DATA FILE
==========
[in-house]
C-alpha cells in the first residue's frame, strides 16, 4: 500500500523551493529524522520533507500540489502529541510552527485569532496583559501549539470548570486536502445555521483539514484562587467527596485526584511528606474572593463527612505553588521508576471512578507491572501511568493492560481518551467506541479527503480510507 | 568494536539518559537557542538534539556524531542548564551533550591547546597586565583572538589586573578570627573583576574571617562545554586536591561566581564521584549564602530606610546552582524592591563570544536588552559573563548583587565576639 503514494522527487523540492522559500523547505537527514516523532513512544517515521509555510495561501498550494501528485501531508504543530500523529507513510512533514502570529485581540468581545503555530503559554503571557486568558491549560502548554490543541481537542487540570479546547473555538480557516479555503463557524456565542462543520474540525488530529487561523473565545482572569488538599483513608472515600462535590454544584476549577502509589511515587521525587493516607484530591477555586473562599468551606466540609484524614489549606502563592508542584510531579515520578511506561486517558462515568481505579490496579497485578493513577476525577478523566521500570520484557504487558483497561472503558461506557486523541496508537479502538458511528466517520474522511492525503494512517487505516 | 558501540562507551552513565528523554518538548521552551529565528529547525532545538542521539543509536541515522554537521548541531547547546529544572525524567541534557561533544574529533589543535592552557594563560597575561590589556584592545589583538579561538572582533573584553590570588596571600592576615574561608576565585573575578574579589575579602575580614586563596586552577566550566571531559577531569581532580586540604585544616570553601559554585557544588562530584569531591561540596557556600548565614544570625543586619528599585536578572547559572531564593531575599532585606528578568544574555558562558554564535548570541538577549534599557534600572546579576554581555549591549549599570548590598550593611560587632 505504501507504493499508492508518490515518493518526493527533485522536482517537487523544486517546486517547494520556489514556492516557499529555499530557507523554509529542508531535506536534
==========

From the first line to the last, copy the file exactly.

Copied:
[in-house]
C-alpha cells in the first residue's frame, strides 16, 4: 500500500523551493529524522520533507500540489502529541510552527485569532496583559501549539470548570486536502445555521483539514484562587467527596485526584511528606474572593463527612505553588521508576471512578507491572501511568493492560481518551467506541479527503480510507 | 568494536539518559537557542538534539556524531542548564551533550591547546597586565583572538589586573578570627573583576574571617562545554586536591561566581564521584549564602530606610546552582524592591563570544536588552559573563548583587565576639 503514494522527487523540492522559500523547505537527514516523532513512544517515521509555510495561501498550494501528485501531508504543530500523529507513510512533514502570529485581540468581545503555530503559554503571557486568558491549560502548554490543541481537542487540570479546547473555538480557516479555503463557524456565542462543520474540525488530529487561523473565545482572569488538599483513608472515600462535590454544584476549577502509589511515587521525587493516607484530591477555586473562599468551606466540609484524614489549606502563592508542584510531579515520578511506561486517558462515568481505579490496579497485578493513577476525577478523566521500570520484557504487558483497561472503558461506557486523541496508537479502538458511528466517520474522511492525503494512517487505516 | 558501540562507551552513565528523554518538548521552551529565528529547525532545538542521539543509536541515522554537521548541531547547546529544572525524567541534557561533544574529533589543535592552557594563560597575561590589556584592545589583538579561538572582533573584553590570588596571600592576615574561608576565585573575578574579589575579602575580614586563596586552577566550566571531559577531569581532580586540604585544616570553601559554585557544588562530584569531591561540596557556600548565614544570625543586619528599585536578572547559572531564593531575599532585606528578568544574555558562558554564535548570541538577549534599557534600572546579576554581555549591549549599570548590598550593611560587632 505504501507504493499508492508518490515518493518526493527533485522536482517537487523544486517546486517547494520556489514556492516557499529555499530557507523554509529542508531535506536534